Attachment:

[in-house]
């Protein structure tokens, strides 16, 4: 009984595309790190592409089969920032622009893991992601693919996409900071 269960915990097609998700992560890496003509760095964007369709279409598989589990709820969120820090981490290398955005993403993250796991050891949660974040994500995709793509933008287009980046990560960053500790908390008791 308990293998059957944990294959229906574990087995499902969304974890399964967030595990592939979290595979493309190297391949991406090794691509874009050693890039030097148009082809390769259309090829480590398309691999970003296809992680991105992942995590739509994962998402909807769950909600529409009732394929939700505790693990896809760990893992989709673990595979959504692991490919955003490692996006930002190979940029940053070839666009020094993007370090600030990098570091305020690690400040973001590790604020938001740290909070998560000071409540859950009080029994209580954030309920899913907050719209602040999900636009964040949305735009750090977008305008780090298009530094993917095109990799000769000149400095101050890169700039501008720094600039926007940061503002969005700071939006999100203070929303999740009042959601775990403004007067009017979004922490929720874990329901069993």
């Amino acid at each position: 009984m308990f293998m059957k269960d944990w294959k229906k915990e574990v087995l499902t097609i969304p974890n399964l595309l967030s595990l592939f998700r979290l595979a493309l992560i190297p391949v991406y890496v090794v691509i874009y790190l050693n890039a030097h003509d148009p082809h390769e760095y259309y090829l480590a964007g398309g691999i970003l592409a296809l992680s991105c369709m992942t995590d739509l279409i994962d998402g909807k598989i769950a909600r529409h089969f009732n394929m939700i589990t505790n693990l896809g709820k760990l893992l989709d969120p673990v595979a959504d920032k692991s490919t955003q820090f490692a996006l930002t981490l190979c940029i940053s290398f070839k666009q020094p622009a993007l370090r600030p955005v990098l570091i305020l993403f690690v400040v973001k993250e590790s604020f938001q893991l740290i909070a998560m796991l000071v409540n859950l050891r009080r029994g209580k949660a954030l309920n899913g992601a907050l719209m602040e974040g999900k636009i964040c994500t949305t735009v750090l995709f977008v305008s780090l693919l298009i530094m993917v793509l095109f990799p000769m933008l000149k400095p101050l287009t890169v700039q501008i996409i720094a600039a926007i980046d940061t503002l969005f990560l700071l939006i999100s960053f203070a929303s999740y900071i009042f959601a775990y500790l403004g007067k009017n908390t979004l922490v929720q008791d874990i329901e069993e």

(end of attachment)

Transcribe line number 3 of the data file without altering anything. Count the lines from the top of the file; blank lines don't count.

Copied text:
């Amino acid at each position: 009984m308990f293998m059957k269960d944990w294959k229906k915990e574990v087995l499902t097609i969304p974890n399964l595309l967030s595990l592939f998700r979290l595979a493309l992560i190297p391949v991406y890496v090794v691509i874009y790190l050693n890039a030097h003509d148009p082809h390769e760095y259309y090829l480590a964007g398309g691999i970003l592409a296809l992680s991105c369709m992942t995590d739509l279409i994962d998402g909807k598989i769950a909600r529409h089969f009732n394929m939700i589990t505790n693990l896809g709820k760990l893992l989709d969120p673990v595979a959504d920032k692991s490919t955003q820090f490692a996006l930002t981490l190979c940029i940053s290398f070839k666009q020094p622009a993007l370090r600030p955005v990098l570091i305020l993403f690690v400040v973001k993250e590790s604020f938001q893991l740290i909070a998560m796991l000071v409540n859950l050891r009080r029994g209580k949660a954030l309920n899913g992601a907050l719209m602040e974040g999900k636009i964040c994500t949305t735009v750090l995709f977008v305008s780090l693919l298009i530094m993917v793509l095109f990799p000769m933008l000149k400095p101050l287009t890169v700039q501008i996409i720094a600039a926007i980046d940061t503002l969005f990560l700071l939006i999100s960053f203070a929303s999740y900071i009042f959601a775990y500790l403004g007067k009017n908390t979004l922490v929720q008791d874990i329901e069993e």